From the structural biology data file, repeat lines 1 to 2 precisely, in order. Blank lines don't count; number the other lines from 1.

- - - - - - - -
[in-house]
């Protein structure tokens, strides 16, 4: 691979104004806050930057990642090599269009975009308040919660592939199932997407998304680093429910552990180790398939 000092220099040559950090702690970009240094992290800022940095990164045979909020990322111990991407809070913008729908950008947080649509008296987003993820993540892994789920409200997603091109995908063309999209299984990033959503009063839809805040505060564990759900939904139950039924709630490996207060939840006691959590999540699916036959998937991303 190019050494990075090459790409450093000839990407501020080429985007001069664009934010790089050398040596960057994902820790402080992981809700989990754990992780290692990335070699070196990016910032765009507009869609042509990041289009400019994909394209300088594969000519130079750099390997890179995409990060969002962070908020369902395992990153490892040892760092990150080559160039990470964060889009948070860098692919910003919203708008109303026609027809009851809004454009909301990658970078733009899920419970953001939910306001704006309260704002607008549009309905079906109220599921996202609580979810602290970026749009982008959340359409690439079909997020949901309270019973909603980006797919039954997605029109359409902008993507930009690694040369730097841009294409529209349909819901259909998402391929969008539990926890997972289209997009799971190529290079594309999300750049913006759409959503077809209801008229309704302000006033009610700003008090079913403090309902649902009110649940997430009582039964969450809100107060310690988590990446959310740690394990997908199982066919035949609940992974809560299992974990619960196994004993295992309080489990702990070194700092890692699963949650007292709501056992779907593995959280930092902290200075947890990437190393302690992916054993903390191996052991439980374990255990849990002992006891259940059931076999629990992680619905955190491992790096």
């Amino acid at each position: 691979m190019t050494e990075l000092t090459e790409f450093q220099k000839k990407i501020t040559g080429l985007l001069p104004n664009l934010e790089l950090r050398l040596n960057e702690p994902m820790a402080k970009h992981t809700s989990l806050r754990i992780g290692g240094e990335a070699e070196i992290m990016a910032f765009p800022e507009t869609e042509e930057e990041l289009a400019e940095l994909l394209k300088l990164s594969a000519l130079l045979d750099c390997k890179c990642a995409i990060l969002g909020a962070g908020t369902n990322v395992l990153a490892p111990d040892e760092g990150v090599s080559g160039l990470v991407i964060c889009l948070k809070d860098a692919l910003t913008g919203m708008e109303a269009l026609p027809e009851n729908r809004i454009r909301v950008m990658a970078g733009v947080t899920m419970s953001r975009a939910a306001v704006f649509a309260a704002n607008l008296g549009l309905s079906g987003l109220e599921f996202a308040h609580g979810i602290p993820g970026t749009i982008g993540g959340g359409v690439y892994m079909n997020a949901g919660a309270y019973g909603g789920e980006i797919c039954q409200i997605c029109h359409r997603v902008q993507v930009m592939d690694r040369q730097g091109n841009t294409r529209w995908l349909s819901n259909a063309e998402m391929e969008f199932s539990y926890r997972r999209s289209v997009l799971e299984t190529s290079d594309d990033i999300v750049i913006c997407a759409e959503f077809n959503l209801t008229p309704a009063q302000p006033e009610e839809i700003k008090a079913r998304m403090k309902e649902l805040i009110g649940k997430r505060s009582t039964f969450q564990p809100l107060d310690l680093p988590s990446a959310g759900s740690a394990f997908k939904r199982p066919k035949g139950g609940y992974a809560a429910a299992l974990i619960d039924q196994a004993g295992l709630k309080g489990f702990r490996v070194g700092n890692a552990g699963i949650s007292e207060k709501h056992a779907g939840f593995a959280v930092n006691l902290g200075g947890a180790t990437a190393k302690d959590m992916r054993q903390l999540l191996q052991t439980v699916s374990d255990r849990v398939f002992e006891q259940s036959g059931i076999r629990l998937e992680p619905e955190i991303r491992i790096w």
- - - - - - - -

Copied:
[in-house]
């Protein structure tokens, strides 16, 4: 691979104004806050930057990642090599269009975009308040919660592939199932997407998304680093429910552990180790398939 000092220099040559950090702690970009240094992290800022940095990164045979909020990322111990991407809070913008729908950008947080649509008296987003993820993540892994789920409200997603091109995908063309999209299984990033959503009063839809805040505060564990759900939904139950039924709630490996207060939840006691959590999540699916036959998937991303 190019050494990075090459790409450093000839990407501020080429985007001069664009934010790089050398040596960057994902820790402080992981809700989990754990992780290692990335070699070196990016910032765009507009869609042509990041289009400019994909394209300088594969000519130079750099390997890179995409990060969002962070908020369902395992990153490892040892760092990150080559160039990470964060889009948070860098692919910003919203708008109303026609027809009851809004454009909301990658970078733009899920419970953001939910306001704006309260704002607008549009309905079906109220599921996202609580979810602290970026749009982008959340359409690439079909997020949901309270019973909603980006797919039954997605029109359409902008993507930009690694040369730097841009294409529209349909819901259909998402391929969008539990926890997972289209997009799971190529290079594309999300750049913006759409959503077809209801008229309704302000006033009610700003008090079913403090309902649902009110649940997430009582039964969450809100107060310690988590990446959310740690394990997908199982066919035949609940992974809560299992974990619960196994004993295992309080489990702990070194700092890692699963949650007292709501056992779907593995959280930092902290200075947890990437190393302690992916054993903390191996052991439980374990255990849990002992006891259940059931076999629990992680619905955190491992790096």